“We Cannot All Succeed When Half of Us are Held Back.”
– Malala Yousafzai
This time last year, I wanted to use National Women’s History Month as an opportunity to highlight the vital contributions of women throughout our nation’s history, as well as the challenges we still face. But there are also over 3.5 billion females living outside of the United States. And so, embracing the words of Pakistani activist Malala Yousafzai, I cannot let International Women’s Day go by without bringing attention to the challenges women face worldwide.
Of the 193 UN member states, only 63 countries have had a woman seated at the top position of executive power since 1960. Despite an increase in female heads of state over that time, it is estimated that if the rate of increase continues, worldwide gender parity won’t be reached for 130 years. The outlook is only slightly better in national legislative bodies. Worldwide, only 25% of representatives at the national level are female. If the current rate of increase holds, it will take until 2063 for parity to be reached.
Female representatives aren’t only important to reach aspirational metrics. Equal representation also brings attention to previously neglected issues. Research from India shows that areas that have women-led local councils undertake 62% more drinking water projects than areas with male-led local councils. To support female political participation, donate to organizations like Mina’s List.
We must not only focus on the women (or lack thereof) at the top of society, but also the women forced to its fringes. Worldwide, 129 million girls do not attend school. 32 million of these girls are at elementary school age, 30 million are at middle school age, and 67 million are at high school age. Undoubtedly, quality education provides girls access to better jobs and higher incomes, but it also decreases the rate of child marriage, child mortality and maternal mortality. To support free, safe, and quality education for girls, donate to organizations like the Malala Fund.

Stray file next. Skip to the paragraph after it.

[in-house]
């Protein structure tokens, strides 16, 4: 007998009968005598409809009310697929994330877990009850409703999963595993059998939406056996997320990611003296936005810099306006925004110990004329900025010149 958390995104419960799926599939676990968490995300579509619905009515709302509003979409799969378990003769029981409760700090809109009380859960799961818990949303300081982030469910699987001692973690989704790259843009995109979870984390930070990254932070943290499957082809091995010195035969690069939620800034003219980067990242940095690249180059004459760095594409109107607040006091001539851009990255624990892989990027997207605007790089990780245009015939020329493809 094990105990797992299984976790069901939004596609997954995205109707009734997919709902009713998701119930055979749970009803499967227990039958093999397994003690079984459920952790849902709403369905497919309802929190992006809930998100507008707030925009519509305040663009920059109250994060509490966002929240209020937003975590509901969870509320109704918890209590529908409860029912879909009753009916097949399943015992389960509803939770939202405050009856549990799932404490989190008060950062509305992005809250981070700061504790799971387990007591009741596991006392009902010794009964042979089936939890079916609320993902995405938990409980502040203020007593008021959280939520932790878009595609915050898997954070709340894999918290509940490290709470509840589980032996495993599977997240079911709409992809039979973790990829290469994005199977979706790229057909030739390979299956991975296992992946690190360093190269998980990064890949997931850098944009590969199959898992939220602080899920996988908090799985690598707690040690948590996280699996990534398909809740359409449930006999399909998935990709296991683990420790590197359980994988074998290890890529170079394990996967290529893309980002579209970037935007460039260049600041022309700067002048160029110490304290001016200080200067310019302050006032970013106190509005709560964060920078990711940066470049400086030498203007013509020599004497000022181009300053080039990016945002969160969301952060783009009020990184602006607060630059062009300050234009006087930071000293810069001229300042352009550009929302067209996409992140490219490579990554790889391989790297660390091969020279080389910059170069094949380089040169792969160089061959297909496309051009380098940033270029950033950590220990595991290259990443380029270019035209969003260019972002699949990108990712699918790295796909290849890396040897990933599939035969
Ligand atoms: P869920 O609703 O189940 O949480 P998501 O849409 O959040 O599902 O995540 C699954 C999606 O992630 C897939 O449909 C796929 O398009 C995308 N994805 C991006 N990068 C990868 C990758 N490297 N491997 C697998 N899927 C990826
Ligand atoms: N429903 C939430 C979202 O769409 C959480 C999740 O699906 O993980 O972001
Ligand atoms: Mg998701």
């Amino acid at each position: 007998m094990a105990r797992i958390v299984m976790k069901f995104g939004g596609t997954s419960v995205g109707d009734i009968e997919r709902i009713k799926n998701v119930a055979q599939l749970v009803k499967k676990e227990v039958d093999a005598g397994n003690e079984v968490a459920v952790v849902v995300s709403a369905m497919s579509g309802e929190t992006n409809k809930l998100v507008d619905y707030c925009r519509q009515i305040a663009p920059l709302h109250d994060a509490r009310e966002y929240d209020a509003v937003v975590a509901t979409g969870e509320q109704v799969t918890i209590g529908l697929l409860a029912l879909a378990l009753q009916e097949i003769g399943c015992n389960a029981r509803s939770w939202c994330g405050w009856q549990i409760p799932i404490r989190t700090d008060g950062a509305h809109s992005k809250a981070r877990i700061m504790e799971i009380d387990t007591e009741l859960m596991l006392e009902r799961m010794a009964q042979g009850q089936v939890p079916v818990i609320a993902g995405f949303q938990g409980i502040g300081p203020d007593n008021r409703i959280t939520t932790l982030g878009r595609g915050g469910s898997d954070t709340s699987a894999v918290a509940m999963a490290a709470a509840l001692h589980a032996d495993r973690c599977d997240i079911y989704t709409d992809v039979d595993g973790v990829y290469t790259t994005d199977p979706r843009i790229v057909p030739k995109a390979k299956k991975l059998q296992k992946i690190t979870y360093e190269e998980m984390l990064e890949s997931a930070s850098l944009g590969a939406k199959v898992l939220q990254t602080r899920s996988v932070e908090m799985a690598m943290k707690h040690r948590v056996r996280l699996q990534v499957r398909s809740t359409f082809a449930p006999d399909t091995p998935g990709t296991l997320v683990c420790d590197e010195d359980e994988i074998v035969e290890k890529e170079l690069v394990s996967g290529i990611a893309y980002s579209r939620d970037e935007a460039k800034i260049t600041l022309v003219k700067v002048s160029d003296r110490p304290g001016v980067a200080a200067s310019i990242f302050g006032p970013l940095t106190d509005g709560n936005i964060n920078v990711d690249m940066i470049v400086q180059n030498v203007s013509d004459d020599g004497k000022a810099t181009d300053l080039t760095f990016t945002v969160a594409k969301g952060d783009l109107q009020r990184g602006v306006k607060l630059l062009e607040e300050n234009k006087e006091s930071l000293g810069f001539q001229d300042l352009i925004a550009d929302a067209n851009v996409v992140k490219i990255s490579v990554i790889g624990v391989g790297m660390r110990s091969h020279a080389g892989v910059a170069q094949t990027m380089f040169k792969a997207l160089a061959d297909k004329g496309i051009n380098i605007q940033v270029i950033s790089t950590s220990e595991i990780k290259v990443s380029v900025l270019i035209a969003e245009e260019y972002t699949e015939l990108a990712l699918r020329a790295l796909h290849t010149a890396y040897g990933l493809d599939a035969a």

In 30 countries around the world, more than 200 million females have been forced to undergo female genital mutilation. The majority of these females are under the age of 15. Not only does this senseless violation provide no health benefits to women, this procedure can cause infection, chronic pain, patient death, and newborn death. To bring an end to female genital mutilation, support organizations like 28 Too Many.
It is estimated that 736 million women worldwide (nearly one-third) have been subjected to physical or sexual violence. More than 640 million of these women were abused by an intimate partner. The majority of these women do not seek either formal or informal help, with less than 10% of these women seeking help from police. To end violence against women, support organizations like Futures Without Violence.
This is by no means a complete list of the injustices women face, nor of the ways to make a difference. We can all take action in our own lives to further the place of women. These injustices drove me to open my own firm at a time when less than 20% of businesses in the nation were women-owned. Every day, they push me to improve my practice. I want to show the world that women deserve to have a seat at the table. I want to show the next generation of women that although it is not easy, it is possible. I want Ward Law to make a difference.